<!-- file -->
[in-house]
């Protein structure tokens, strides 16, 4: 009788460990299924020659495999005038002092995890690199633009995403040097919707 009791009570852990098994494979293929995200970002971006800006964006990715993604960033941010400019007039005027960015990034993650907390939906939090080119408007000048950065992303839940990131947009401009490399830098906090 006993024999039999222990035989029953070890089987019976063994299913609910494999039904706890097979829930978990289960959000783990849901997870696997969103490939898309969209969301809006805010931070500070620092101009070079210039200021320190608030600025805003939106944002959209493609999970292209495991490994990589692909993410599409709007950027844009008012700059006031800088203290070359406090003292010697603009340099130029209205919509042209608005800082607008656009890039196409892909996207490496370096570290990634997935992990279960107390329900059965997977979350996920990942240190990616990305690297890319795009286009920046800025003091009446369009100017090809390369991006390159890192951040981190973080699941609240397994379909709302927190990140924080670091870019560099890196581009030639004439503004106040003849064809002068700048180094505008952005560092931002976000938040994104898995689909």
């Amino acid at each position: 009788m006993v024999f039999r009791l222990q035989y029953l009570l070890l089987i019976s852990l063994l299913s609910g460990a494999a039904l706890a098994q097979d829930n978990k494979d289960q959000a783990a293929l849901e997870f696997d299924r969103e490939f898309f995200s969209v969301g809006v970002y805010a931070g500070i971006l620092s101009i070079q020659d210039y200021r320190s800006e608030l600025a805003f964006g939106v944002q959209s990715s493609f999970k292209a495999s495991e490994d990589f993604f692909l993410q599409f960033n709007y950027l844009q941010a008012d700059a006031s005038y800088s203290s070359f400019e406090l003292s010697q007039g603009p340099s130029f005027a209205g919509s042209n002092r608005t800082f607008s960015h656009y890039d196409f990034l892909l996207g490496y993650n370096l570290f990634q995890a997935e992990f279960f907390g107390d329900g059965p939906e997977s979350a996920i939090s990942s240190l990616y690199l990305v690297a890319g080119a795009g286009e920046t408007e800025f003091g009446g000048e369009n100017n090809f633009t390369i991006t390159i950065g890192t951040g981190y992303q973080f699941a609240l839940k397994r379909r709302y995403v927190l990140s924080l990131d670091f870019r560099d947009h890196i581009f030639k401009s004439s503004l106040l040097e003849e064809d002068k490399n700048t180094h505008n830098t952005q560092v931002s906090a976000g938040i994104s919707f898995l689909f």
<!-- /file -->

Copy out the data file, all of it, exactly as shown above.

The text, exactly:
[in-house]
């Protein structure tokens, strides 16, 4: 009788460990299924020659495999005038002092995890690199633009995403040097919707 009791009570852990098994494979293929995200970002971006800006964006990715993604960033941010400019007039005027960015990034993650907390939906939090080119408007000048950065992303839940990131947009401009490399830098906090 006993024999039999222990035989029953070890089987019976063994299913609910494999039904706890097979829930978990289960959000783990849901997870696997969103490939898309969209969301809006805010931070500070620092101009070079210039200021320190608030600025805003939106944002959209493609999970292209495991490994990589692909993410599409709007950027844009008012700059006031800088203290070359406090003292010697603009340099130029209205919509042209608005800082607008656009890039196409892909996207490496370096570290990634997935992990279960107390329900059965997977979350996920990942240190990616990305690297890319795009286009920046800025003091009446369009100017090809390369991006390159890192951040981190973080699941609240397994379909709302927190990140924080670091870019560099890196581009030639004439503004106040003849064809002068700048180094505008952005560092931002976000938040994104898995689909």
């Amino acid at each position: 009788m006993v024999f039999r009791l222990q035989y029953l009570l070890l089987i019976s852990l063994l299913s609910g460990a494999a039904l706890a098994q097979d829930n978990k494979d289960q959000a783990a293929l849901e997870f696997d299924r969103e490939f898309f995200s969209v969301g809006v970002y805010a931070g500070i971006l620092s101009i070079q020659d210039y200021r320190s800006e608030l600025a805003f964006g939106v944002q959209s990715s493609f999970k292209a495999s495991e490994d990589f993604f692909l993410q599409f960033n709007y950027l844009q941010a008012d700059a006031s005038y800088s203290s070359f400019e406090l003292s010697q007039g603009p340099s130029f005027a209205g919509s042209n002092r608005t800082f607008s960015h656009y890039d196409f990034l892909l996207g490496y993650n370096l570290f990634q995890a997935e992990f279960f907390g107390d329900g059965p939906e997977s979350a996920i939090s990942s240190l990616y690199l990305v690297a890319g080119a795009g286009e920046t408007e800025f003091g009446g000048e369009n100017n090809f633009t390369i991006t390159i950065g890192t951040g981190y992303q973080f699941a609240l839940k397994r379909r709302y995403v927190l990140s924080l990131d670091f870019r560099d947009h890196i581009f030639k401009s004439s503004l106040l040097e003849e064809d002068k490399n700048t180094h505008n830098t952005q560092v931002s906090a976000g938040i994104s919707f898995l689909f």